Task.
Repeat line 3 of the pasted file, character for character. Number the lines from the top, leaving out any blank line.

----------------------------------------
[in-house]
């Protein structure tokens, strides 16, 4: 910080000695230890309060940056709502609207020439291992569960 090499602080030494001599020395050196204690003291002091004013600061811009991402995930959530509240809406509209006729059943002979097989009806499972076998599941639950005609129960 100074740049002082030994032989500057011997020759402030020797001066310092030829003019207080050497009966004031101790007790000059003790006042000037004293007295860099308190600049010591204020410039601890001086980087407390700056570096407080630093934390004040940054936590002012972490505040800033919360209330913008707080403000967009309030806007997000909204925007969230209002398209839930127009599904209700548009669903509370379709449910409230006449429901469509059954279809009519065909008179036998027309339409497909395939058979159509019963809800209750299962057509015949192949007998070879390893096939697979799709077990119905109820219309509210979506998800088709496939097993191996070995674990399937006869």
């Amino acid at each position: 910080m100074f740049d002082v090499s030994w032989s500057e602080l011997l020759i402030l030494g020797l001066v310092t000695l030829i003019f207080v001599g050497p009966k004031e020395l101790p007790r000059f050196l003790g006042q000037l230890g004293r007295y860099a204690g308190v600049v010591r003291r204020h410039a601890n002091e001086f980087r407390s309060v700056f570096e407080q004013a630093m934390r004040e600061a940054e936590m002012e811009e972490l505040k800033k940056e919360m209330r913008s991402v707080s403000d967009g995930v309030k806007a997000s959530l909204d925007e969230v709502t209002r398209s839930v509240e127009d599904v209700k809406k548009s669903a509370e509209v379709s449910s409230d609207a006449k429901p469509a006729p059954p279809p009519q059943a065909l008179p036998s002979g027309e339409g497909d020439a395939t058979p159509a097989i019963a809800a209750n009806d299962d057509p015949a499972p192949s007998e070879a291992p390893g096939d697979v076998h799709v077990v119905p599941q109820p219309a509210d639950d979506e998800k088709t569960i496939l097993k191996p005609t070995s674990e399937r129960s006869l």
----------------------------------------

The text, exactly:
């Amino acid at each position: 910080m100074f740049d002082v090499s030994w032989s500057e602080l011997l020759i402030l030494g020797l001066v310092t000695l030829i003019f207080v001599g050497p009966k004031e020395l101790p007790r000059f050196l003790g006042q000037l230890g004293r007295y860099a204690g308190v600049v010591r003291r204020h410039a601890n002091e001086f980087r407390s309060v700056f570096e407080q004013a630093m934390r004040e600061a940054e936590m002012e811009e972490l505040k800033k940056e919360m209330r913008s991402v707080s403000d967009g995930v309030k806007a997000s959530l909204d925007e969230v709502t209002r398209s839930v509240e127009d599904v209700k809406k548009s669903a509370e509209v379709s449910s409230d609207a006449k429901p469509a006729p059954p279809p009519q059943a065909l008179p036998s002979g027309e339409g497909d020439a395939t058979p159509a097989i019963a809800a209750n009806d299962d057509p015949a499972p192949s007998e070879a291992p390893g096939d697979v076998h799709v077990v119905p599941q109820p219309a509210d639950d979506e998800k088709t569960i496939l097993k191996p005609t070995s674990e399937r129960s006869l």